Have you ever had any funny tourists that you guided?
 
I did a tour and the group simply did not want to go home when the arranged tour was finished. They wanted to live in Beijing…. When this happens, when I see they really fall in love with the place so much, this is when I feel I did a fantastic job as a tour guide. This has actually happened a few times over the years and it is quite rewarding.
 
When it comes to something that is just silly, sometimes people just can’t use chopsticks. We all have to start somewhere. I try to teach them using gestures and I hope they can follow my lead. Some people don’t learn fast.  It’s a good thing that all of the restaurants we choose when doing a guided tour all have forks at hand just in case things don’t develop with regards to chopstick skills. 
  
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To try or not to try – that is the question
 
What is the biggest challenge being a tour guide? What is the biggest reward? 
 
While meeting people from different countries & cultures can always be a rewarding challenge, however it’s not always that much fun when you meet someone who is not that kind. A lot of issues can be solved with patience but in cases such as this being an experienced tour guide really comes in handy. You need patience to handle these situations. Patience, as well as experience, is also a big plus. 
 
One of the biggest rewards of course is that being a tour guide allows for a very free life, to go outside and see a lot of natural sceneries that you simply would not get working at an office all day. 
 
For first time travelers going to Beijing, do you have any recommendations of places to see and even places to avoid? 
 
Yeah of course, Beijing is the most important tourist place in China. Great Wall, Summer Palace, Forbidden City, Tian’anmen Square, Ming Tombs, Beijing is the capital for three dynasties (Yuan, Ming and Qing)… in Beijing you can, in a way, get a chance to see all of china. For example, you can get a taste of the traditional as well as the modern.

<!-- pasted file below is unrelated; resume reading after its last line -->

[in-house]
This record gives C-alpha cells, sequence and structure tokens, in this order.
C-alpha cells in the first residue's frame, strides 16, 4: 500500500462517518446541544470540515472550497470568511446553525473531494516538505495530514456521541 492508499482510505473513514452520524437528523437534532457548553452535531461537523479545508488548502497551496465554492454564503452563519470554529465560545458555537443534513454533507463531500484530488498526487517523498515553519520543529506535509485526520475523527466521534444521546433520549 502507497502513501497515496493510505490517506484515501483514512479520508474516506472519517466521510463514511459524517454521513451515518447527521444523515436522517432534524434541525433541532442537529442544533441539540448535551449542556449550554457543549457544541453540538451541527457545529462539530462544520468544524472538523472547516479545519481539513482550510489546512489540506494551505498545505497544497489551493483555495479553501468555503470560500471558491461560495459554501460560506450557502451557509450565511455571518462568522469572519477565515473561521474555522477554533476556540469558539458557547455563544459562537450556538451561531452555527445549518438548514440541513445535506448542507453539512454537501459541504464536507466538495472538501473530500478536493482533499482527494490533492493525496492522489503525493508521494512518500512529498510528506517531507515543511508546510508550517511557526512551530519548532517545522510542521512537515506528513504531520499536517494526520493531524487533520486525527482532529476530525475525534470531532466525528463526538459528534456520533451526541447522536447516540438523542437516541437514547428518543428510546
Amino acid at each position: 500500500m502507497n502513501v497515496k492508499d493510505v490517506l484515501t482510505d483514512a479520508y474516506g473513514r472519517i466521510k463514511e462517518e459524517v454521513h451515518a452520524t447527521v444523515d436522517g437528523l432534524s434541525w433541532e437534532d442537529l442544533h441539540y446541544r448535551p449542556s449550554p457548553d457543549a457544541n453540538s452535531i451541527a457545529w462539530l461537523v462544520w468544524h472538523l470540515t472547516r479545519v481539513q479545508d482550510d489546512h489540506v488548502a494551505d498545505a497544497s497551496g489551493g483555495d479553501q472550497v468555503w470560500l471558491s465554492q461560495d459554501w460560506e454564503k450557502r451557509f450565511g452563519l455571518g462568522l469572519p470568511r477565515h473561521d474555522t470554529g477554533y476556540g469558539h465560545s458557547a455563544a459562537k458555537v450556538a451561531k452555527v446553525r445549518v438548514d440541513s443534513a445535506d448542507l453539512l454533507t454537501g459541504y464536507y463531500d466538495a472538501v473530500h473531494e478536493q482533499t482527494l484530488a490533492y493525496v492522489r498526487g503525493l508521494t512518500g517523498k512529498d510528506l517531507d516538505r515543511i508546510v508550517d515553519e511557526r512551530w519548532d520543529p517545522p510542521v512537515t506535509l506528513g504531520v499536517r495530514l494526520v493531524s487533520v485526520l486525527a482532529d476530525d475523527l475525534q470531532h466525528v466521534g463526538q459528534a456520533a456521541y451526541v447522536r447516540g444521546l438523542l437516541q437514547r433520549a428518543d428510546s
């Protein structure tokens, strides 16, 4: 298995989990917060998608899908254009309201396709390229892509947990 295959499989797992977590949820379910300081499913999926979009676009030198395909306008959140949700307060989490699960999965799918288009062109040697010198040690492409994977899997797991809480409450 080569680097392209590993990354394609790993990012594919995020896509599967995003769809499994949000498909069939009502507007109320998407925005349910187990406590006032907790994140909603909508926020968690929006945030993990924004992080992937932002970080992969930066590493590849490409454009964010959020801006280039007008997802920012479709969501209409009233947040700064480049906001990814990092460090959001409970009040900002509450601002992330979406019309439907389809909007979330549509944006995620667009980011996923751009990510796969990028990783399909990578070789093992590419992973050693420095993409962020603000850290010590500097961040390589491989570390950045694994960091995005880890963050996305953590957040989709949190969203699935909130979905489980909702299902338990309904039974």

For first timers to Beijing, if you only have 2 - 3 days I usually arrange 2 - 4 places a day, so they can understand Beijing and china cool. For the first day I like to take people out to the great wall, and then when we come back and then go to Olympic venue, visit a museum and of course the Temple of Heaven. 
 
Another day would be Summer Palace, Lama Temple, the hutongs…. In the evening maybe go out and enjoy a show. 
 
For things to avoid, it really depends on what kind of traveler you are. Unlike most mega-cities in the world, English signage – let alone English speakers - is really not that common in Beijing. 
 
In just three days you can do a lot if you are well organized or hire a tour guide like me.   
 
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Another look from the Hutongs. 
 
What kind of food have you noticed foreigners enjoy the most?
 
In Beijing we basically have food from all over the place. 
 
Of course I try to give as many opportunities as I can to let people try some traditional Chinese food, like hot pot. I know that sometimes my guests can’t enjoy Chinese food, so depending on their tastes, we would go everyday to an Indian restaurant or an Arabic restaurant. We make special arrangements.
 
For Westerners, I have found that one of their favorites is definitely Kung Pao Chicken (gōngbǎo jīdīng; 宫保鸡丁) and Yuxiang Rousi (yúxiāng ròusī;  鱼香肉丝). Sometimes they will also enjoy Peking Duck (Běi jīng kǎoyā; 北京烤鸭). 
 
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A delectable plate of Yuxiang Rousi (鱼香肉丝)
 
Also sometimes, specially the more adventurous ones will also enjoy some street food, like Jian Bing (煎饼).
 
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A food cart whips up some Jianbing in Beijing.
 
As a closing question, do you have any advice you want to give our Panda for first time travelers in Beijing?
 
Book a tour guide if you want to get the most out of your first-time journey. One of the most important ngs you should consider, either-way, is how many days you would like to stay in Beijing. 
 
If you go with a tour guide, you can seamlessly visit 3-4 places per day. 
 
However if you are more free with your time, you can really take it easily and explore the Hutongs. 
 
Beijing is a big place, try to get to see the most you can. 
 

 

About Writer

joe

As well as working at the Asia Pacific Foundation of Canada (Canada’s top think tank on Asia), Joe has been a regular at the Harvard Project for Asian and International Relations conferences and has received an award for his analysis work on China from the illustrious Fraser Institute. He’s currently wrapping up his two-year policy analysis project which looks at over 40 years of the UNESCO World Heritage Center and China tourism-related official documents.